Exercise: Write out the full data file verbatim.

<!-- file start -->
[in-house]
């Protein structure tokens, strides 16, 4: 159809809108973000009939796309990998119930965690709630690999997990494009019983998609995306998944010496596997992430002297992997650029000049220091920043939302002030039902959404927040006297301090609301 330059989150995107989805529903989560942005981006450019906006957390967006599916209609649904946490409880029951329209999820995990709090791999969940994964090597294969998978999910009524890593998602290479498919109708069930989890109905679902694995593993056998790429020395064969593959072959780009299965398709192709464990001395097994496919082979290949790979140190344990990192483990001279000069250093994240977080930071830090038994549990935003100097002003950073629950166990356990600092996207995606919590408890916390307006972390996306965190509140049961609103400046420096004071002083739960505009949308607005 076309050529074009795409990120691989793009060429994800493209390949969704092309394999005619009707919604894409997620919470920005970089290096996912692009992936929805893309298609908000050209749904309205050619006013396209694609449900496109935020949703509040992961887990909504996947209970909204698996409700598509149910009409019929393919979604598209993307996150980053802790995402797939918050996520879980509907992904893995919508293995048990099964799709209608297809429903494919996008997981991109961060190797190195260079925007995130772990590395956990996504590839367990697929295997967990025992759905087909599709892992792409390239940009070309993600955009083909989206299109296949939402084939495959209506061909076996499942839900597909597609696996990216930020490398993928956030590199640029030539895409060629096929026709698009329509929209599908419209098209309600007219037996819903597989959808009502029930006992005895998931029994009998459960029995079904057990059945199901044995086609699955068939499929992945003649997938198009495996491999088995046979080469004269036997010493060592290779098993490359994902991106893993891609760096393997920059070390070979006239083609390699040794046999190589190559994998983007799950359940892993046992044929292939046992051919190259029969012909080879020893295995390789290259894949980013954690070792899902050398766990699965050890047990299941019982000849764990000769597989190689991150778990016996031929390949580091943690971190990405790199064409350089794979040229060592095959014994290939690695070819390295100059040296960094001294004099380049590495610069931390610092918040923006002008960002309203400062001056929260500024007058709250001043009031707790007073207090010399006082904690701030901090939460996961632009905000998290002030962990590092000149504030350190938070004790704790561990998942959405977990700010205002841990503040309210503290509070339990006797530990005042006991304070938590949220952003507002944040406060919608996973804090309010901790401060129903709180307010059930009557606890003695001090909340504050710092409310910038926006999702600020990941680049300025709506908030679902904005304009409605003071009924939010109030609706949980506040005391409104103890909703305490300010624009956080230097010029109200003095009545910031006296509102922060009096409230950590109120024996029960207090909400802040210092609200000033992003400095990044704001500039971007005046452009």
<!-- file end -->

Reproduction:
[in-house]
């Protein structure tokens, strides 16, 4: 159809809108973000009939796309990998119930965690709630690999997990494009019983998609995306998944010496596997992430002297992997650029000049220091920043939302002030039902959404927040006297301090609301 330059989150995107989805529903989560942005981006450019906006957390967006599916209609649904946490409880029951329209999820995990709090791999969940994964090597294969998978999910009524890593998602290479498919109708069930989890109905679902694995593993056998790429020395064969593959072959780009299965398709192709464990001395097994496919082979290949790979140190344990990192483990001279000069250093994240977080930071830090038994549990935003100097002003950073629950166990356990600092996207995606919590408890916390307006972390996306965190509140049961609103400046420096004071002083739960505009949308607005 076309050529074009795409990120691989793009060429994800493209390949969704092309394999005619009707919604894409997620919470920005970089290096996912692009992936929805893309298609908000050209749904309205050619006013396209694609449900496109935020949703509040992961887990909504996947209970909204698996409700598509149910009409019929393919979604598209993307996150980053802790995402797939918050996520879980509907992904893995919508293995048990099964799709209608297809429903494919996008997981991109961060190797190195260079925007995130772990590395956990996504590839367990697929295997967990025992759905087909599709892992792409390239940009070309993600955009083909989206299109296949939402084939495959209506061909076996499942839900597909597609696996990216930020490398993928956030590199640029030539895409060629096929026709698009329509929209599908419209098209309600007219037996819903597989959808009502029930006992005895998931029994009998459960029995079904057990059945199901044995086609699955068939499929992945003649997938198009495996491999088995046979080469004269036997010493060592290779098993490359994902991106893993891609760096393997920059070390070979006239083609390699040794046999190589190559994998983007799950359940892993046992044929292939046992051919190259029969012909080879020893295995390789290259894949980013954690070792899902050398766990699965050890047990299941019982000849764990000769597989190689991150778990016996031929390949580091943690971190990405790199064409350089794979040229060592095959014994290939690695070819390295100059040296960094001294004099380049590495610069931390610092918040923006002008960002309203400062001056929260500024007058709250001043009031707790007073207090010399006082904690701030901090939460996961632009905000998290002030962990590092000149504030350190938070004790704790561990998942959405977990700010205002841990503040309210503290509070339990006797530990005042006991304070938590949220952003507002944040406060919608996973804090309010901790401060129903709180307010059930009557606890003695001090909340504050710092409310910038926006999702600020990941680049300025709506908030679902904005304009409605003071009924939010109030609706949980506040005391409104103890909703305490300010624009956080230097010029109200003095009545910031006296509102922060009096409230950590109120024996029960207090909400802040210092609200000033992003400095990044704001500039971007005046452009």